I recently received a letter from an Arkansas mother who described the heartache she is experiencing because addiction is tearing apart her family. With two sons struggling with addiction, she has little resources to get them the help they need to fight their dependence.
Drug addiction impacts our country on multiple levels, with the most obvious demonstrated in the individuals who use drugs. The broader impact of addiction affects health care resources, the economy and leads to an increase in crime in our communities. That is why Congress is taking action.
We recently passed the Comprehensive Addiction and Recovery Act (CARA), legislation that provides a broad response to fight addiction by expanding prevention, education, treatment and recovery efforts. There was overwhelming support for this legislation because heroin and prescription drug abuse is an epidemic impacting Americans from all walks of life across the country.
The availability of prescription drugs intensifies the problem. On average, more than 120 Americans die of opiate overdoses every day. According to the Centers for Disease Control and Prevention (CDC), Arkansas is one of 12 states with more painkiller prescriptions than people.
Arkansas leaders have been working to put the brakes on this number in many ways:
· Arkansas Take Back has helped remove nearly 94 tons of unneeded medication from homes in the Natural State since it launched in 2010. Eliminating expired and unwanted prescriptions from our homes helps prevent pills from getting into the hands of abusers and stops the cycle of addiction. State and local law enforcement agencies continually participate in this effort.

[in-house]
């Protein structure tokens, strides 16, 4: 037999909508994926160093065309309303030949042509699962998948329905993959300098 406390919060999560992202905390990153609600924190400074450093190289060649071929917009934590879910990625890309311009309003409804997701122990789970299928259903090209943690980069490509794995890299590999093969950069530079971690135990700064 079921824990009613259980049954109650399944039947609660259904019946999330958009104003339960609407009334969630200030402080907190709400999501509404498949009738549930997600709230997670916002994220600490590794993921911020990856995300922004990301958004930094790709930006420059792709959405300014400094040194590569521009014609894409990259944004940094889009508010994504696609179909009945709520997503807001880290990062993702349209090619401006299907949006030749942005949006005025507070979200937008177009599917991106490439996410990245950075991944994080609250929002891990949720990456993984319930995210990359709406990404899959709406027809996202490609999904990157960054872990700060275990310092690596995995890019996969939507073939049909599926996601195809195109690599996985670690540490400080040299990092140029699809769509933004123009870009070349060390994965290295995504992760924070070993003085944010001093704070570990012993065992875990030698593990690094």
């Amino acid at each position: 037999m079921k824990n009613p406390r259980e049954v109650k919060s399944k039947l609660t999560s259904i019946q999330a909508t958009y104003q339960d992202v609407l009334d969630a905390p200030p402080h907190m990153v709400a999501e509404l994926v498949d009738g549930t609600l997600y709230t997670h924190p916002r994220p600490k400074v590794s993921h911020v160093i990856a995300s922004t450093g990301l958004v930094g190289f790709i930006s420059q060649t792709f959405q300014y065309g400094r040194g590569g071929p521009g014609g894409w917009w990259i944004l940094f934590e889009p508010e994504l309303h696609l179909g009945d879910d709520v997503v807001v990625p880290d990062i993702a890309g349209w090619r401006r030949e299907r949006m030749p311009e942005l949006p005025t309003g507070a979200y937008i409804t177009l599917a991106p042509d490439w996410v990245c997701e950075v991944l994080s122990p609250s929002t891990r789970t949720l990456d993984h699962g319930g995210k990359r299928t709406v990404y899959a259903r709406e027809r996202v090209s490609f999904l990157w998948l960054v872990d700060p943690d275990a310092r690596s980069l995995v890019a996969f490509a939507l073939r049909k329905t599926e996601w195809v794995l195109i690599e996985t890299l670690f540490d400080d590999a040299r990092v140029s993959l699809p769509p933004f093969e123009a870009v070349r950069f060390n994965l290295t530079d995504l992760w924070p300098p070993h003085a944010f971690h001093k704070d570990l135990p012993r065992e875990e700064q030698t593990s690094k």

· Little Rock Mayor Mark Stodola is helping lead the National City-County Task Force on the Opioid Epidemic, a collaborative effort to provide best practices to help city and county officials combat this epidemic.
· The city of West Memphis is one of four communities nationwide participating in the Drug Enforcement Administration’s (DEA) "360 Strategy." This is a comprehensive strategy that enlists all stakeholders in this issue, including law enforcement, educators, health care providers, community organizations, parents and caregivers. They are working together to remove the drug traffickers, provide treatment and prevention, and to do it in a way that will have a long-lasting impact for the citizens West Memphis.
CARA capitalizes on the efforts, best practices and the input of law enforcement, doctors, drug treatment advocates and patients on the path to recovery. That’s why it has the support of nearly 250 drug-fighting groups from across the country.
Addiction is a treatable disease, but only about 10 percent of those who need treatment are receiving it. Discoveries in the science of addiction have led to advances in treatment that can help people stop abusing drugs and resume productive lives. This legislation shows the commitment to long-term recovery and will provide communities, families and law enforcement critical resources to help combat this epidemic and break the cycle of addiction.
This investment gives families with loved ones struggling with addiction, like the Arkansas mother who wrote to me, hope that recovery is possible. By pursuing proven strategies to combat addiction and supporting individuals in recovery, this comprehensive response to fighting the opioid and heroin epidemic will save lives.